Farmington: On two of the dates of alleged infringement, November 1964 and June 1969, Teleprompter operated a five-channel system in Farmington. The system received and distributed to its subscribers the signals of four broadcast stations, all of which were received off-the-air on antennas located on a mesa thirty miles from Farmington. Originally, all the stations were from Albuquerque, New Mexico (144 miles from Farmington); later, a station from Durango, Colorado (43 miles) was added during periods when one of the Albuquerque stations was not broadcasting. Because of distance and mountainous terrain, reception of the Albuquerque stations directly off-the-air by means of rooftop antennas was not feasible. However, the Albuquerque stations, including a CBS affiliate that broadcast several of the copyrighted programs, were received in Farmington on rooftop antennas because they were rebroadcast by "translators"7 under a license issued by the Federal Communications Commission and pursuant to authorization given by CBS and the station. The mountainous terrain also made it impossible to receive by means of rooftop antennas the Durango station, which is also a CBS affiliate. This Durango station, however, entered into a letter agreement with the Farmington CATV system in which it authorized the latter to distribute the station's programming to its subscribers.8

By March 1971, the third date of alleged infringement, the system had been rebuilt with twelve-channel equipment. At this time, it received and distributed the broadcasts of nine stations: four from Albuquerque, one from Durango, and four independent stations from Los Angeles (600 miles from Farmington). Obviously, the Los Angeles stations were not receivable from rooftop antennas in Farmington. These stations were received on an antenna located approximately fifty miles from Los Angeles and linked with the Farmington system by a microwave system, 1300 miles in length.

On the one additional channel available to the system in 1964 and 1969, it originated some limited programming, which consisted of general interest programs such as local news, sports, and movies, an automated time and weather scan,9 and occasionally some educational programs. When the channel capacity had increased in 1971, the automatic time and weather scan was originated on a non-broadcast channel10 on a full-time basis. On a second non-broadcast channel, educational programming was offered. And on the third available channel, the CATV system originated twenty hours per week of general interest programs.

Rawlins: At the time of the alleged infringement, in June 1969, the Rawlins CATV system had a twelve-channel capacity. The system received and made available to its subscribers programming from six broadcast stations, five from Denver, Colorado (184 miles from Rawlins), on which the copyrighted programming was carried, and one from Casper, Wyoming (87 miles from Rawlins). The system received the Denver stations, which could not be received in Rawlins from rooftop antennas, off-the-air on antennas located ninety miles from Denver, and transmitted them by microwave link to Rawlins. The Casper station was received off-the-air on an antenna located at the edge of town. Because of mountainous terrain, reception of the Casper station directly off-the-air by rooftop antennas was not generally possible; however, the Rawlins audience did receive its broadcasts as a result of rebroadcasts by a translator. At the time of the alleged infringement, the only program origination on nonbroadcast channels that the CATV system produced was an automated time and weather scan.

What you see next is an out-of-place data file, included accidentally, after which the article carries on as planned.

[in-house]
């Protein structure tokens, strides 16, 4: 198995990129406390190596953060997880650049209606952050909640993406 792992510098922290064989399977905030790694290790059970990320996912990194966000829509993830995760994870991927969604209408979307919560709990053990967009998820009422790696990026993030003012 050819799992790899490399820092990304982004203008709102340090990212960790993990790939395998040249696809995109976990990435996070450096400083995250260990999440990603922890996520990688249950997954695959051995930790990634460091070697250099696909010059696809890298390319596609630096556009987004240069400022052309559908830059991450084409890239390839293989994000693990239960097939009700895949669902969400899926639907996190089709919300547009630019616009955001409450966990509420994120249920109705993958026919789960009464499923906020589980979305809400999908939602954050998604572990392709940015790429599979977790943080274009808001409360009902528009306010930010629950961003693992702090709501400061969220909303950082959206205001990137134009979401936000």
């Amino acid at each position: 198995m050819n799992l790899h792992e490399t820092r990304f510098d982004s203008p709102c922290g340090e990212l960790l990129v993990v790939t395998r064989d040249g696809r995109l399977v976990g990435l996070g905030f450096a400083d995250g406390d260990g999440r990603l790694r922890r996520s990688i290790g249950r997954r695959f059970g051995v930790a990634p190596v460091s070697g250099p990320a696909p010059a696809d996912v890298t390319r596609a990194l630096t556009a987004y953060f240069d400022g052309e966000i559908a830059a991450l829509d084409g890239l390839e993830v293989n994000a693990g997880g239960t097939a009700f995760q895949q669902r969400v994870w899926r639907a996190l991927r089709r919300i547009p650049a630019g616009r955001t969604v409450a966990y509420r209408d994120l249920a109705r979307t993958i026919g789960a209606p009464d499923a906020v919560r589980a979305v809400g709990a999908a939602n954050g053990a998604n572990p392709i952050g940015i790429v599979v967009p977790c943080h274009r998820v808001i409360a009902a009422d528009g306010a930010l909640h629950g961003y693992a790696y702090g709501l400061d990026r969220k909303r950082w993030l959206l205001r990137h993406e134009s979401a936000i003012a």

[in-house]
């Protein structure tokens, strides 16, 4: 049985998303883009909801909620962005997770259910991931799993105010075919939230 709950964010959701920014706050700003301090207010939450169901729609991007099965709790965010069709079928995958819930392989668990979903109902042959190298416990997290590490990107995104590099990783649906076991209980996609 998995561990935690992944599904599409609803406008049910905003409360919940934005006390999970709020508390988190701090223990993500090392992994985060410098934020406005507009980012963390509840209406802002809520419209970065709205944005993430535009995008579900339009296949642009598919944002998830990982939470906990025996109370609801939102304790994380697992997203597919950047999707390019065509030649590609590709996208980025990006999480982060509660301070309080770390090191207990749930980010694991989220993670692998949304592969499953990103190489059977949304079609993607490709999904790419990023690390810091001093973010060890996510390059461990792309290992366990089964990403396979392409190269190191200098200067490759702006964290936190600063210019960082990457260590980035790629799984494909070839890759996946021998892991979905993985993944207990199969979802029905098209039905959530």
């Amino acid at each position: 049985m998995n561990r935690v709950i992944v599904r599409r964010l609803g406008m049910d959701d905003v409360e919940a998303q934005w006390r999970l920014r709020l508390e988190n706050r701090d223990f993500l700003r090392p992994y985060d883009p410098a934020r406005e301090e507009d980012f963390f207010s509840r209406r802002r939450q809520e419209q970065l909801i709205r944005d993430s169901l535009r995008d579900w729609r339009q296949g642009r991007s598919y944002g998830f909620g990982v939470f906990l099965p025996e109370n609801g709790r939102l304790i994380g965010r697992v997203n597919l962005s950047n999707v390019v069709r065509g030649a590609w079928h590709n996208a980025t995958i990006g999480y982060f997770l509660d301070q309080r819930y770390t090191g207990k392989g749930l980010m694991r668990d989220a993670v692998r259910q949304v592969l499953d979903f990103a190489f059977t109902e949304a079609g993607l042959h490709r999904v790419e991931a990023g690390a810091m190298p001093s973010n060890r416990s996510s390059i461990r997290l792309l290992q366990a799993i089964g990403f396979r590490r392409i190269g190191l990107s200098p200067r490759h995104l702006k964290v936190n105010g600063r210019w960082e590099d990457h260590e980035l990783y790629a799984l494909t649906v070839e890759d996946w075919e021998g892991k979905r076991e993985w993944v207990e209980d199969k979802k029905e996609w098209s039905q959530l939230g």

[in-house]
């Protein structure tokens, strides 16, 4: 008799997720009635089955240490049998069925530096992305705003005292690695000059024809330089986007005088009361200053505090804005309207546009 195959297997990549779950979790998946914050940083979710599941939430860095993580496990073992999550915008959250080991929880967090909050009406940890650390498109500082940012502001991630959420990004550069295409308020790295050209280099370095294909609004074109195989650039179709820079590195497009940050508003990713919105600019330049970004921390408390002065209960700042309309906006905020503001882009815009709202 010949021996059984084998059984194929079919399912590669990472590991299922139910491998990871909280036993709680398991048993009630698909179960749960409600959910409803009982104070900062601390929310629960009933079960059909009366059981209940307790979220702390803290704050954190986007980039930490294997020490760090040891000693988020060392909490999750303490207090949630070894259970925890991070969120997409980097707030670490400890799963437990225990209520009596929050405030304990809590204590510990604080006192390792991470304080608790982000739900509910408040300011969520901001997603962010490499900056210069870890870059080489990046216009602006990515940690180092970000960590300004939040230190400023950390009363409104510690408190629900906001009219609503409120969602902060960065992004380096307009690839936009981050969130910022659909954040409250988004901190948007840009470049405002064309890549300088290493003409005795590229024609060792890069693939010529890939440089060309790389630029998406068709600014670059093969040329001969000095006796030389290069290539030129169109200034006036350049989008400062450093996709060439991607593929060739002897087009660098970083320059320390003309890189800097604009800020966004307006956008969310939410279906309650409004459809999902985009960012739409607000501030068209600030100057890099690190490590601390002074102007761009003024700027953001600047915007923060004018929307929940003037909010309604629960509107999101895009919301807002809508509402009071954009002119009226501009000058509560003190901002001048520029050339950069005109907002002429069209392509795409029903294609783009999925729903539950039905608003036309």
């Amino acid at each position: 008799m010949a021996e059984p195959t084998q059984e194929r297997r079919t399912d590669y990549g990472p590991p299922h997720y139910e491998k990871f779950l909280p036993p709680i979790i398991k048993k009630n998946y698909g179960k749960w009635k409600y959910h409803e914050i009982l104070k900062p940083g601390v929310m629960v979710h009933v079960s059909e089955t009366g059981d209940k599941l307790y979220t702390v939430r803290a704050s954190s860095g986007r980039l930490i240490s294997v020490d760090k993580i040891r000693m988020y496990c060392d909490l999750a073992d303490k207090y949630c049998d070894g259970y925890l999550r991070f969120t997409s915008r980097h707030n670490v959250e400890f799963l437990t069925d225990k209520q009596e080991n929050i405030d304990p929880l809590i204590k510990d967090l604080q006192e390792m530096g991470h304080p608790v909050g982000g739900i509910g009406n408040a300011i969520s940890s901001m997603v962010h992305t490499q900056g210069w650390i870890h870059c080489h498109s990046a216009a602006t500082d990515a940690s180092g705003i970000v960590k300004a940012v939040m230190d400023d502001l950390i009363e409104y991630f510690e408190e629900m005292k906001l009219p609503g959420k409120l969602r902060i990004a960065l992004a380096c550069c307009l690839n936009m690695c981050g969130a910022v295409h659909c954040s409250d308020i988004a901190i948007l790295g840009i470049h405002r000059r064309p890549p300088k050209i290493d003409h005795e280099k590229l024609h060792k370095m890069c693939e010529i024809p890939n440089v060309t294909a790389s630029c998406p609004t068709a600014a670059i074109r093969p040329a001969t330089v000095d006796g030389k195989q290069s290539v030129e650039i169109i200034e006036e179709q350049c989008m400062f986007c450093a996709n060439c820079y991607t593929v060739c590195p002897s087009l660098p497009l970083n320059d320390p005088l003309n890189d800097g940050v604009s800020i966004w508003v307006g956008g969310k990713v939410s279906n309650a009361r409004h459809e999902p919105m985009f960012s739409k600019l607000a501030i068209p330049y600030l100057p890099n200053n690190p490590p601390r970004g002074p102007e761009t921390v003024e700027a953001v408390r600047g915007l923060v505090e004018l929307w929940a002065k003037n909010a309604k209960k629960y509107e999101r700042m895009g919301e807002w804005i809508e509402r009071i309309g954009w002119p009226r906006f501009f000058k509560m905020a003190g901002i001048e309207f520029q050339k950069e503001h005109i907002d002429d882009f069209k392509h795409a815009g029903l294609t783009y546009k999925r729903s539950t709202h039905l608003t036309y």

Great Falls: The Great Falls CATV system was a twelve-channel system at the time appellants allege it to have infringed their copyrights. It received and distributed to its subscribers programming of nine broadcast stations. Three of the stations (including the one that broadcast the program whose copyright is alleged to have been infringed) were in Spokane, Washington (286 miles from Great Falls), one was in Lethbridge, Canada (163 miles away), two were in Salt Lake City (466 miles away), and one was in Helena (71 miles away). The system received the signal of each of these stations off-the-air by means of antennas located at varying distances from the originating stations (17 to 95 miles) and transmitted it by microwave to a point in Great Falls, from which it was distributed by cable to the system's subscribers. Because of distance, mountainous terrain, and the limitations of the individual stations, the Great Falls audience could receive none of these broadcast stations by means of rooftop antennas. In addition, the system received the signals of two Great Falls stations off-the-air by means of antennas located in the community, and distributed these signals to its subscribers. On a non-broadcast channel, the system offered an automated time and weather scan. On another non-broadcast channel, the system originated ten hours per week of movies and local interest programs.

New York: At the time of the first alleged infringement, in June 1969, Teleprompter's New York CATV system had a twelve-channel capacity. By March 1971, the time of the second alleged infringement, its capacity had increased to thirteen channels. Under the terms of the system's franchise, it must receive and distribute all eleven New York City stations and is barred from importing any stations from outside New York City. From time to time, microwave has been used to connect the system's main antenna with two subsidiary antennas. The signals of the New York stations were received off-the-air by these antennas and distributed by cable to the subscribers. The New York system, on its non-broadcast channels, offered several forms of automated originations, in addition to originating from forty to seventy hours of local and general interest programming per week. In connection with one of the latter types of originations, a sports event, the Teleprompter system sold some commercial time and interconnected with other CATV systems in the New York area.